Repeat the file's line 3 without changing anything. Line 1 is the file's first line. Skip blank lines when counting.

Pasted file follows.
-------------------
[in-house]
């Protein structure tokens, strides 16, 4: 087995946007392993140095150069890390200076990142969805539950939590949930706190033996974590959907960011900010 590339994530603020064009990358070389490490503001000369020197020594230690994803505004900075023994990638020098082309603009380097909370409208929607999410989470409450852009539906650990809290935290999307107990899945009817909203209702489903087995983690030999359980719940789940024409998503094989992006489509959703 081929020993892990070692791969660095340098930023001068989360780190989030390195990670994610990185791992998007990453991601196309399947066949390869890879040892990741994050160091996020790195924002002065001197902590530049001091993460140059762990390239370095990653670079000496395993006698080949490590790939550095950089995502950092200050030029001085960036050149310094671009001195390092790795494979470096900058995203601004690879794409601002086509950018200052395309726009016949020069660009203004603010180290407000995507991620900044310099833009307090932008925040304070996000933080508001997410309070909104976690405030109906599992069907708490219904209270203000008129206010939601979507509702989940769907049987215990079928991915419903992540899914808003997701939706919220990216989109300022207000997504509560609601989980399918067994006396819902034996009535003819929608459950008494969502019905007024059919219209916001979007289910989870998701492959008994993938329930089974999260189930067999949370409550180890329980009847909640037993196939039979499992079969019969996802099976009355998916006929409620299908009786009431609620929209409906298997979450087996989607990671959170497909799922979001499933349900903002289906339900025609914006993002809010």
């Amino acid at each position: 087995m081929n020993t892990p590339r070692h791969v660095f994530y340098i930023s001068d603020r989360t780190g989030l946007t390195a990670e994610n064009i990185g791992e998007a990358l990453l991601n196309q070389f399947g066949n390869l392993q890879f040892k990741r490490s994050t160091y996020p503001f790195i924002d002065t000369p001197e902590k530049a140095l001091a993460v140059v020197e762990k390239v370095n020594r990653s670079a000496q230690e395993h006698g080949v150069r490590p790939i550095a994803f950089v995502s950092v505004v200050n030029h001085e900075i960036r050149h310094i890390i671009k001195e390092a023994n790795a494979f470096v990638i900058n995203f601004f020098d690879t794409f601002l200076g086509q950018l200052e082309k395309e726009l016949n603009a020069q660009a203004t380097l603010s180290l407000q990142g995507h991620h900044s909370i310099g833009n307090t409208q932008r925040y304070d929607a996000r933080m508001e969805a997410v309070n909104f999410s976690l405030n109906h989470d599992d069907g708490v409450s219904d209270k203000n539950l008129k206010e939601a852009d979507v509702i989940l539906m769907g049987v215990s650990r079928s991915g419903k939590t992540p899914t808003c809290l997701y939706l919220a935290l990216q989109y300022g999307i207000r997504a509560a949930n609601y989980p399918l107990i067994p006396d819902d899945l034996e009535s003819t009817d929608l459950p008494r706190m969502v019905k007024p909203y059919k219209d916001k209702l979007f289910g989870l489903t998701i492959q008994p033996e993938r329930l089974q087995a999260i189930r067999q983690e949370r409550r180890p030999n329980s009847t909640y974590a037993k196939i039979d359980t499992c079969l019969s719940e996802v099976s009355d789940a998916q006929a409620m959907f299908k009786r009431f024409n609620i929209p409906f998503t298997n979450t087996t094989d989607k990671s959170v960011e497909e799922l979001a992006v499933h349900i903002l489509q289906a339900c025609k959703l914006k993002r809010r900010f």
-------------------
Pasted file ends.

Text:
């Amino acid at each position: 087995m081929n020993t892990p590339r070692h791969v660095f994530y340098i930023s001068d603020r989360t780190g989030l946007t390195a990670e994610n064009i990185g791992e998007a990358l990453l991601n196309q070389f399947g066949n390869l392993q890879f040892k990741r490490s994050t160091y996020p503001f790195i924002d002065t000369p001197e902590k530049a140095l001091a993460v140059v020197e762990k390239v370095n020594r990653s670079a000496q230690e395993h006698g080949v150069r490590p790939i550095a994803f950089v995502s950092v505004v200050n030029h001085e900075i960036r050149h310094i890390i671009k001195e390092a023994n790795a494979f470096v990638i900058n995203f601004f020098d690879t794409f601002l200076g086509q950018l200052e082309k395309e726009l016949n603009a020069q660009a203004t380097l603010s180290l407000q990142g995507h991620h900044s909370i310099g833009n307090t409208q932008r925040y304070d929607a996000r933080m508001e969805a997410v309070n909104f999410s976690l405030n109906h989470d599992d069907g708490v409450s219904d209270k203000n539950l008129k206010e939601a852009d979507v509702i989940l539906m769907g049987v215990s650990r079928s991915g419903k939590t992540p899914t808003c809290l997701y939706l919220a935290l990216q989109y300022g999307i207000r997504a509560a949930n609601y989980p399918l107990i067994p006396d819902d899945l034996e009535s003819t009817d929608l459950p008494r706190m969502v019905k007024p909203y059919k219209d916001k209702l979007f289910g989870l489903t998701i492959q008994p033996e993938r329930l089974q087995a999260i189930r067999q983690e949370r409550r180890p030999n329980s009847t909640y974590a037993k196939i039979d359980t499992c079969l019969s719940e996802v099976s009355d789940a998916q006929a409620m959907f299908k009786r009431f024409n609620i929209p409906f998503t298997n979450t087996t094989d989607k990671s959170v960011e497909e799922l979001a992006v499933h349900i903002l489509q289906a339900c025609k959703l914006k993002r809010r900010f």